• Spiral: From the Book of Saw

    Spiral: From the Book of Saw


    Perhaps the most predictable of the Saw canon, but I love how concise and self-contained the film is—it’s a solid entry point, an appetizer for those who may be Saw-curious. Although Chris Rock and Samuel L Jackson are basically playing themselves, their characters really provide the most heart to this film—albeit through cheesy father-son flashbacks. Even though Spiral is so bluntly trying to make a statement about current-day police immorality, I still enjoy so many of the aesthetic aspects of this movie.

  • Jawan



    Anniyan (2005) for the modern ages. SRK fit himself just fine in the Tamil maas film template. 🔥 Anirudh outdoing himself between this and Jailer.

  • Matt Rife: Walking Red Flag

    Matt Rife: Walking Red Flag


    Miami is genuinely insane—the amount of crazy material this audience espouses is unbelievable. Matt Rife deftly juggles through most of it, roasting attendees without ever belittling them. The obnoxiousness of the crowd and the TikTok-motivated editing here may put some people off, but I can’t help but laud Rife’s quick-witted talent. He’s undeniably hard working,—earnest, crass, but tactful.

  • Barbie



    Barbie is about the product but it also is the product. Power couple Noah Baumbach and Greta Gerwig layer it with just enough musings about existentialism without drowning in it nor claiming anything too assertive. It’s all so lightweight in the end. The titular doll and its company have had so much legitimate criticism lobbed their way over the decades, but Greta almost gracefully dodges any real scrutiny on the matter. Will Ferrell’s character is blatantly Mattel cashing in on them…

  • Veer-Zaara



    I think there’s an inherent beauty in earnestness, and Veer-Zaara captures its essence through its truly genuine unconditional love. It’s epic in scale—yet another India v. Pakistan story in the Bollywood pantheon—but the heart of Veer-Zaara is never lost or distracted by geopolitics or anything else. Crystal-clear precise dramatization from the masterful Yash Chopra. An undeniable centerpiece in both SRK and Preity Zinta’s top-tier filmographies. Such a rich posthumous soundtrack work from Madan Mohan. Essential viewing.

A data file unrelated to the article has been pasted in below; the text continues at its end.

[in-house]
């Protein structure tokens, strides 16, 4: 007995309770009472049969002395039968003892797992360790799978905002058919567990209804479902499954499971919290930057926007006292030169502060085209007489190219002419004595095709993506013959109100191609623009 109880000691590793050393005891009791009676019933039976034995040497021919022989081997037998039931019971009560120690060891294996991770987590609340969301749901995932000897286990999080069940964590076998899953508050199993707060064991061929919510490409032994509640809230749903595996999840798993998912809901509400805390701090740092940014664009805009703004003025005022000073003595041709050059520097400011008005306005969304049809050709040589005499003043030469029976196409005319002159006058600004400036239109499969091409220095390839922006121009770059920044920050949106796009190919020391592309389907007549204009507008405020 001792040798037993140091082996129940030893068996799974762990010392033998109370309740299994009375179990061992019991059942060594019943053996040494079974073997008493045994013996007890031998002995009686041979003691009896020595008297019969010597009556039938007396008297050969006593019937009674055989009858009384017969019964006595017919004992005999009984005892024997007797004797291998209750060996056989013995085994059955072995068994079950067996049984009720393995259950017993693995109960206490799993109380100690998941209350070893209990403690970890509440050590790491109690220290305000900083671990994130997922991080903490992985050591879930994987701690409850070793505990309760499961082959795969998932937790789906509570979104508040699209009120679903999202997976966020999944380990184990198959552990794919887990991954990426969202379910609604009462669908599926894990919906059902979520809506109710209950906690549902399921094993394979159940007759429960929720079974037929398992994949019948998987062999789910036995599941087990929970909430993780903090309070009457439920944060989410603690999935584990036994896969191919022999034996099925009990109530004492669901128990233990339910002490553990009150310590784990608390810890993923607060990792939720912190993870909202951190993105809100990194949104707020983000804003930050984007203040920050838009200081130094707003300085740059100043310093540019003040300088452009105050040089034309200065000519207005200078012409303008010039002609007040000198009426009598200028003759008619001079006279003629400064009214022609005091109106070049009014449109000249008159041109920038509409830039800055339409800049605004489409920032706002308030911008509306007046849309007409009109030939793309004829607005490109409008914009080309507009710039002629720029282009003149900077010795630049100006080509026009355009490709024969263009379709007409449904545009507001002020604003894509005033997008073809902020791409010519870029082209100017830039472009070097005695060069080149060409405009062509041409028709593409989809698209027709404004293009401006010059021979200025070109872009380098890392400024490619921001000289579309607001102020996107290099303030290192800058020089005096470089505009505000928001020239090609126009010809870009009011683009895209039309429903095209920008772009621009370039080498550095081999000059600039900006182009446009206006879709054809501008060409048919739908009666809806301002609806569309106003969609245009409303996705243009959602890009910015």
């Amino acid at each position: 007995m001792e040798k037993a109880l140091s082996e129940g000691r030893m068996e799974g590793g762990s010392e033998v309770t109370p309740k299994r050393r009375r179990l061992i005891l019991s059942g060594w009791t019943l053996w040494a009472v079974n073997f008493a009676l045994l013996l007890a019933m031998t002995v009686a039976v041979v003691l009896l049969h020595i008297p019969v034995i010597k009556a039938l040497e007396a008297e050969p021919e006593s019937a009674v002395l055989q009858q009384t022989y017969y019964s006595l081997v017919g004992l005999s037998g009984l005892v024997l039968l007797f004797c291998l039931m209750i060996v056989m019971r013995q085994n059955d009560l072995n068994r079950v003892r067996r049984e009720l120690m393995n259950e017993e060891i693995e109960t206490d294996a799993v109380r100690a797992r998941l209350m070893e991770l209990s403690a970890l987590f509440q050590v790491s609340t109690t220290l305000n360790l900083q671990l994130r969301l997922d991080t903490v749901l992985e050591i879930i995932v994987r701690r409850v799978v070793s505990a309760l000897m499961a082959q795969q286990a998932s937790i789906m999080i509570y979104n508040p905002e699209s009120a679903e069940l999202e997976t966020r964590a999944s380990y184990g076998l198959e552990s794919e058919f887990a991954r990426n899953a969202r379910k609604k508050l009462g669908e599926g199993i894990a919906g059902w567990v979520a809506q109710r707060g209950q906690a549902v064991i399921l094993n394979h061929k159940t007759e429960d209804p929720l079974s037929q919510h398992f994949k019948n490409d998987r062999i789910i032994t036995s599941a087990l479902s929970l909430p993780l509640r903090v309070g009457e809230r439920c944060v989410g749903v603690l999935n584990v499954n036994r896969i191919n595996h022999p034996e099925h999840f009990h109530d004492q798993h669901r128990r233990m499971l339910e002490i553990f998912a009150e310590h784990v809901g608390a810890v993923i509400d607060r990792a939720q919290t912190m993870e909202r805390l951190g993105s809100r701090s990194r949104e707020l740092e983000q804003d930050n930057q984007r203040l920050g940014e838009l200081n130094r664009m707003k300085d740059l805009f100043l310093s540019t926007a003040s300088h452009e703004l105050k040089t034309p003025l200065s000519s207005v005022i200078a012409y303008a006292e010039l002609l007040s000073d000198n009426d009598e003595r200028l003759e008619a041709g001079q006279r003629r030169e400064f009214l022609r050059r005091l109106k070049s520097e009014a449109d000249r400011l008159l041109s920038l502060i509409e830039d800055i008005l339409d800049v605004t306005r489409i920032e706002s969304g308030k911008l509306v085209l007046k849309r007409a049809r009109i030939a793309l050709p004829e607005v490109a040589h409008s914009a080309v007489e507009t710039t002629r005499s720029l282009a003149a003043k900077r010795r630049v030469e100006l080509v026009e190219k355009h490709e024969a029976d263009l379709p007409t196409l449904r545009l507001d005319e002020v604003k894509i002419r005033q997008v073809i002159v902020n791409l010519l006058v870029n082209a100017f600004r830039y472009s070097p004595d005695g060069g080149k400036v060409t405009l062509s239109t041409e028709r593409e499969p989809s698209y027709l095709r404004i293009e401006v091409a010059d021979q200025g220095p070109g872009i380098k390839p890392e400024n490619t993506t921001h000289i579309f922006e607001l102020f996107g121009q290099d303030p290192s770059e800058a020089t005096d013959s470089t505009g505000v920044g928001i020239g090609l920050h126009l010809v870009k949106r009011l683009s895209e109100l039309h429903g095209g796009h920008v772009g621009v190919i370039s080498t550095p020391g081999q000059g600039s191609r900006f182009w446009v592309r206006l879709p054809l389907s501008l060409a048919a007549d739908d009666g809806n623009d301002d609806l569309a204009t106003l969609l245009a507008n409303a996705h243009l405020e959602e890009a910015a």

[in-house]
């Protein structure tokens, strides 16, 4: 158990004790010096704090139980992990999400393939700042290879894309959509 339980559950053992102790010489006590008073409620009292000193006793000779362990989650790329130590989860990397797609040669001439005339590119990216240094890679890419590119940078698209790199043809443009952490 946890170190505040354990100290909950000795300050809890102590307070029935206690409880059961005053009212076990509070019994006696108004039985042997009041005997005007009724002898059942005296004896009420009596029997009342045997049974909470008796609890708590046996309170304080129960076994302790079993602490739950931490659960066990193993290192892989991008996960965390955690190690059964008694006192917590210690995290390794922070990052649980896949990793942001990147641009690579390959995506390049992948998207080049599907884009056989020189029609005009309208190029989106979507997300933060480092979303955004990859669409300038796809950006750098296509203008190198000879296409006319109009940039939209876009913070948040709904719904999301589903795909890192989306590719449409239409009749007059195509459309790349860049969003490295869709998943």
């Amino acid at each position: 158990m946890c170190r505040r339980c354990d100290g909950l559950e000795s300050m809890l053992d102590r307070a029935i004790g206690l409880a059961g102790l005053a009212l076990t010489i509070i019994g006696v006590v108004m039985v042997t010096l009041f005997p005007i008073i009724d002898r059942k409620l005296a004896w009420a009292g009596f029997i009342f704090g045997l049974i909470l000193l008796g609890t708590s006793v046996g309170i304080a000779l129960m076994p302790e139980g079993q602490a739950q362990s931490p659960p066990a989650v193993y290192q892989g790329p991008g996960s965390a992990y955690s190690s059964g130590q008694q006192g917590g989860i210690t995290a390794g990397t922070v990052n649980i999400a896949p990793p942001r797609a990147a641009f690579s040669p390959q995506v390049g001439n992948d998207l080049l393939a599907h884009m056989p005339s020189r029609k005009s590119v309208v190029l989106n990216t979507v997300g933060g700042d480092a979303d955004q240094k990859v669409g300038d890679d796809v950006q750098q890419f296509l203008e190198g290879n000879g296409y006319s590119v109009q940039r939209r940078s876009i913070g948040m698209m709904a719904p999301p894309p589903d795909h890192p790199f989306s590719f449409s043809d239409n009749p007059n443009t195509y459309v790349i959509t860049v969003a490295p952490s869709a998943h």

• They Cloned Tyrone

    They Cloned Tyrone


    Savvy, fun, confidently stylized, and just a beautiful melding of the sci-fi and Blaxploitation genres. Stellar soundtrack and stellar cast. An understated career highlight for all three of John Boyega, Teyonah Parris, and Jamie Foxx. Very much along the vein of Sorry To Bother You, Get Out, and Us.

  • See How They Run

    See How They Run


    A cute and sincere, albeit likely forgettable, tribute to Agatha Christie murder mysteries—a meta story layered atop the infamous The Mousetrap. Its runtime is pretty succinct, and Saoirse Ronan‘s charm carries the whole film. It’s a solid directorial debut from Tom George, with clear Wes Anderson influences—stylish and enthusiastic. All in all, See How They Run is mildly good fun.

  • Oppenheimer



    On its own, Oppenheimer’s story—the moral quandary at its core combined with the WWII tug-of-war between scientists and politicians—is really worth learning about. While the movie is accurate to the source material (American Prometheus), it’s Nolan’s indulgent self-important editing that shoots the film in its foot. Seriously didn’t need to be 3hrs long; there’s so much redundancy with showing the same scenes over and over, it’s such a tired way of emphasis. Also, like most Nolan films with dominating soundtracks,…

  • The Menu

    The Menu


    My tasting notes: Indulgent, decadent, not too surprising but nevertheless delightful. I wish it was a little more concept-forward, committed to its supposed theme, but The Menu’s brevity keeps it charming. Great tension between the incomparable Ralph Fiennes and Anya Taylor-Joy. All in all, it’s a bit of a toothless refresh of a satire a la Luis Buñuel’s The Exterminating Angel, but I enjoyed it still.

  • Spider-Man: Across the Spider-Verse

    Spider-Man: Across the Spider-Verse


    With near-perfect pacing and truly unbelievable kaleidoscopic visuals, Across The Spider-Verse makes all the right moves as the ambitious sequel that manages to maintain a compelling multiverse story. Though it’s packed to the brim with references and Spider-Man lore (there’s 60 years of comics here to work with), I think Across The Spider-Verse also works on its own an enjoyable story of two teens wanting to do the right thing and find their place in the world. The Gwen universe…

  • Spider-Man: Into the Spider-Verse

    Spider-Man: Into the Spider-Verse


    Colorful, inventive, steeped in lore and tropes but always one step ahead. Undeniably an industry game-changer in 2018, curious how the sequel one-ups this.

  • High and Low

    High and Low


    My thoughts basically match Eddie’s—this is debatably top-3 Kurosawa, but undeniably one of the best police procedural films of all-time. Really fantastic blocking for all of the actors, but once again, Toshiro Mifune exudes supreme confidence with his performance. The last scene is so reminiscent of the ending from Hitchcock’s Psycho. High and Low’s lasting impact is pretty evident.